(Via Goodreads)For thirty-five girls, the Selection is the chance of a lifetime. The opportunity to escape the life laid out for them since birth. To be swept up in a world of glittering gowns and priceless jewels. To live in a palace and compete for the heart of gorgeous Prince Maxon.
But for America Singer, being Selected is a nightmare. It means turning her back on her secret love with Aspen, who is a caste below her. Leaving her home to enter a fierce competition for a crown she doesn’t want. Living in a palace that is constantly threatened by violent rebel attacks.
Then America meets Prince Maxon. Gradually, she starts to question all the plans she’s made for herself–and realizes that the life she’s always dreamed of may not compare to a future she never imagined.
Someone once tried to sell me on reading this book by making the comparison between it and the television “reality” show, “The Bachelor.” I have never watched an episode nor could I pick a contestant’s name out of a crystal vase. It’s not because I’m a media elitist; God knows I watch my fair share of trash: The Real Housewives of Never Never Land, Gordon Ramsay’s Celebrity Self-Esteem Deflowering, and So You Think You’ve Got Talent to Dance or Sing or Juggle or Make an $*@! of Yourself, America? The reason why this sales pitch didn’t work was because I was afraid it would be another poor tale of marginalizing women and misrepresenting the standards I tried to reinforce for my teenage students. I was pleasantly surprised I was not proven 100% correct.
I’m a bit torn about this book. I enjoyed the writing style of Kiera Cass. This was my first novel by this author and I enjoyed how easy it was to fall right into the plot and characters. I’m afraid that I suffered from Setting Disorientation Syndrome (SDS) While I could picture the poor housing and lands that needed to be worked of the Fives and Sixes, the gorgeous castle that must have been the center point of the Illean government, and the courtship of royalty, I pictured a backdrop similar to one of Philippa Gregory’s novels, but was jarred back into the latest millennium by a reference to a televised interview and airplanes. I know that this was something I had conjured up for myself, but the contrast was unsettling.
Also the characters were fairly flat, but did serve their purpose. Our main character, America Singer, was someone that you could cheer on and approve of when she realized that going into the Selection was fulfilling her duty to her family, and realized that she would be straightforward with Prince Maxon about her feelings. She did not abuse her opportunity, nor did she take advantage and deceive Maxon when asked about her intentions and purpose for wanting to remain in the contest. For the remaining characters, they served their purpose, stereotypes of certain female behavior from the contestants and the required vamps sauced up the competition.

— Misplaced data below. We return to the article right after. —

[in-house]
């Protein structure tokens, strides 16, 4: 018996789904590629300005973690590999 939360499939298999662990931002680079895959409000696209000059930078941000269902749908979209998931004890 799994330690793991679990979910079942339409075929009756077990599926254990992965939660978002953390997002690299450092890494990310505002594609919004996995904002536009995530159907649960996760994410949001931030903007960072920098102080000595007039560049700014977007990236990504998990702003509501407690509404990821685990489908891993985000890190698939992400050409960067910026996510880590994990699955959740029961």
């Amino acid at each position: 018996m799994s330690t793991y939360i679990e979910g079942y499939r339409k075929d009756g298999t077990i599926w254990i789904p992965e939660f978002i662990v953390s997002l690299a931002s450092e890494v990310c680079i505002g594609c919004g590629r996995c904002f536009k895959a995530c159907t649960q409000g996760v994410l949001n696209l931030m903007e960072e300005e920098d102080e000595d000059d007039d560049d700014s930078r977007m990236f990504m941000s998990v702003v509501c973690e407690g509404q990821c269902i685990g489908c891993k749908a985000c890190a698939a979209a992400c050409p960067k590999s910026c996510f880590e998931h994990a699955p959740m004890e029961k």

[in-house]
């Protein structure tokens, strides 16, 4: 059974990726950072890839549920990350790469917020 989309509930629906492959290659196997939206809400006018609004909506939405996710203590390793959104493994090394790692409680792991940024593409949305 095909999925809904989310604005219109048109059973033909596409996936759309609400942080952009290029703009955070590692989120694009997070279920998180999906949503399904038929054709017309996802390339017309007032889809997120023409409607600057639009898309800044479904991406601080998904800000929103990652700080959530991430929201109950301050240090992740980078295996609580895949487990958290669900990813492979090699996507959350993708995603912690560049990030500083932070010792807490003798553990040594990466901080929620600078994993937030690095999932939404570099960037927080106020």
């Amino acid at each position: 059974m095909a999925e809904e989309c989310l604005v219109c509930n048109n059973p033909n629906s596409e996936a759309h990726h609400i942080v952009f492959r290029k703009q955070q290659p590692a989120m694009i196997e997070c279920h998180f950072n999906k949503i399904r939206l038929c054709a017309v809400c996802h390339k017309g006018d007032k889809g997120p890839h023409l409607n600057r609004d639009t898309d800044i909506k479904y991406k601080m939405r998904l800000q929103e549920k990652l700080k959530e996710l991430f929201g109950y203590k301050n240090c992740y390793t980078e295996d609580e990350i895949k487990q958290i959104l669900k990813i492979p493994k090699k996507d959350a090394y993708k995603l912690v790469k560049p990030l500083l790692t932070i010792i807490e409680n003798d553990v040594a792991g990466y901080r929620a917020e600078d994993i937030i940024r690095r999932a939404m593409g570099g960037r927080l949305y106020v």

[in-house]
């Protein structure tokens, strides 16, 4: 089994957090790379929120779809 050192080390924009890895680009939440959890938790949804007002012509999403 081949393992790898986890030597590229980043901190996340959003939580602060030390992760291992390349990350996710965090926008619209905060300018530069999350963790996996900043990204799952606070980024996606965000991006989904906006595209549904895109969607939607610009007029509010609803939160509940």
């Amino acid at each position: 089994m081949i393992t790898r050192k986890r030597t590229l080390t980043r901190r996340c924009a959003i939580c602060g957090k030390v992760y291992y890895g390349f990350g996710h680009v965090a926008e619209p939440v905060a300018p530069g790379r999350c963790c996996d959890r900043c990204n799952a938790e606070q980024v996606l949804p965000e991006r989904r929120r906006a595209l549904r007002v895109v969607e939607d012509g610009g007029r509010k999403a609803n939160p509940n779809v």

There was also a very strong sense of familiarity as I read this book, like an old friend from high school who fills the annual reunion dinner conversation with the same five stories. You’re not upset to hear them and it brings back snippets of the life you used to lead, but glamorized and without the drama or acne. That’s what this novel was like. I had “flashbacks” to a dozen books/tv shows/movies where the least likely of the group, the artist/nerd/knock-out who wears glasses or baggy clothes/the brunette wins the heart of the most desired commodity on the campus/office/sports team.
There was also a heavy dose of The Hunger Games wrapped into Cass’s first novel of “The Selection” series: two young women who are putting their family’s needs in front of their own by sacrificing their whole existence for the sustenance that is so badly needed; the boy-next-door who loves the leading lady because they both come from the same life and understand each other; confusion about love and whether to be true to oneself or take a chance at the uncertainty of love; rebellious uprising that threatens the government hellbent on categorizing its citizens based on what they could do for their country & not what their country could do for them.
I’m not saying that there was anything illegal or creatively immoral here, but:
The Selection: Release date: April 24, 2012
The Hunger Games: Publication date: September 14, 2008
Just a thought.
Ready for the hypocritical twist to this review?
I finished this novel in three nights, staying up past my regularly scheduled bedtime in order to finish it and order the next title for my Kindle. Didn’t I just get done tearing the novel apart for being simplistic and plagiaristic??? True, and I accept and own that. What compelled me to want to complete the series was twofold:
1. The cliffhanger was well done. Cass did not attempt to come close to an ending, but chose the perfect place to intrigue her audience to follow the saga to “The Elite” in her next title. Bravo! Well done!
2. Summer is right around the corner and I’ve been so full immersed with educational jargon, research-based articles, Shakespearean language dissection, and trying to keep the difference between a discourse and Discourse straight that I needed the literary cool-down.
For a Beach Read, this will definitely suit your purposes. If you’re looking for something to satisfy a higher-level need, perhaps dismiss this book with a rose and send it on its way.